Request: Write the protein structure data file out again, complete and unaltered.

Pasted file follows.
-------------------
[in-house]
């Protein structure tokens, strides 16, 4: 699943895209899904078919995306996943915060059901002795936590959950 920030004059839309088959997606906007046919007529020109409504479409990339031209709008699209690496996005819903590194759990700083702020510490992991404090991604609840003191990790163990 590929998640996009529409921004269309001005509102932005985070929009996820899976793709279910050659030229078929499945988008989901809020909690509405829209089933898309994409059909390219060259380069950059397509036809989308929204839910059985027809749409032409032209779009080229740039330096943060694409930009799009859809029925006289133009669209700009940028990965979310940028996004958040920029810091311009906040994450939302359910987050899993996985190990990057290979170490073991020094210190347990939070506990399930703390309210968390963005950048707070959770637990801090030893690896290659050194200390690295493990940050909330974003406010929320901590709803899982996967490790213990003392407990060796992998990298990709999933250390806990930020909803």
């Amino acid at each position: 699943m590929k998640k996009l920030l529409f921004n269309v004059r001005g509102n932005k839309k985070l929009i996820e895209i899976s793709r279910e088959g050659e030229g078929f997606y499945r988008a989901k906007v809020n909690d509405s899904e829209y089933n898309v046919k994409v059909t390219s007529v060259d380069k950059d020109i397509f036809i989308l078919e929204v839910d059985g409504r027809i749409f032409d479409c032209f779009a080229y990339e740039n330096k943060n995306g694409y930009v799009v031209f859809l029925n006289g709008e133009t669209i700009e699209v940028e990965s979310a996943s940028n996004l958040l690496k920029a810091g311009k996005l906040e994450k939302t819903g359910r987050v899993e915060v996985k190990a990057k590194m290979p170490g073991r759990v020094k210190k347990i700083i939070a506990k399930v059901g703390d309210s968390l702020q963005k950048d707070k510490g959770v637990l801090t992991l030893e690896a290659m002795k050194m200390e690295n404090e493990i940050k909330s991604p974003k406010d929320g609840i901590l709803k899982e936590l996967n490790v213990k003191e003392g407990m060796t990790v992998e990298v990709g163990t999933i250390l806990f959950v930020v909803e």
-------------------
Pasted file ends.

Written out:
[in-house]
């Protein structure tokens, strides 16, 4: 699943895209899904078919995306996943915060059901002795936590959950 920030004059839309088959997606906007046919007529020109409504479409990339031209709008699209690496996005819903590194759990700083702020510490992991404090991604609840003191990790163990 590929998640996009529409921004269309001005509102932005985070929009996820899976793709279910050659030229078929499945988008989901809020909690509405829209089933898309994409059909390219060259380069950059397509036809989308929204839910059985027809749409032409032209779009080229740039330096943060694409930009799009859809029925006289133009669209700009940028990965979310940028996004958040920029810091311009906040994450939302359910987050899993996985190990990057290979170490073991020094210190347990939070506990399930703390309210968390963005950048707070959770637990801090030893690896290659050194200390690295493990940050909330974003406010929320901590709803899982996967490790213990003392407990060796992998990298990709999933250390806990930020909803």
């Amino acid at each position: 699943m590929k998640k996009l920030l529409f921004n269309v004059r001005g509102n932005k839309k985070l929009i996820e895209i899976s793709r279910e088959g050659e030229g078929f997606y499945r988008a989901k906007v809020n909690d509405s899904e829209y089933n898309v046919k994409v059909t390219s007529v060259d380069k950059d020109i397509f036809i989308l078919e929204v839910d059985g409504r027809i749409f032409d479409c032209f779009a080229y990339e740039n330096k943060n995306g694409y930009v799009v031209f859809l029925n006289g709008e133009t669209i700009e699209v940028e990965s979310a996943s940028n996004l958040l690496k920029a810091g311009k996005l906040e994450k939302t819903g359910r987050v899993e915060v996985k190990a990057k590194m290979p170490g073991r759990v020094k210190k347990i700083i939070a506990k399930v059901g703390d309210s968390l702020q963005k950048d707070k510490g959770v637990l801090t992991l030893e690896a290659m002795k050194m200390e690295n404090e493990i940050k909330s991604p974003k406010d929320g609840i901590l709803k899982e936590l996967n490790v213990k003191e003392g407990m060796t990790v992998e990298v990709g163990t999933i250390l806990f959950v930020v909803e």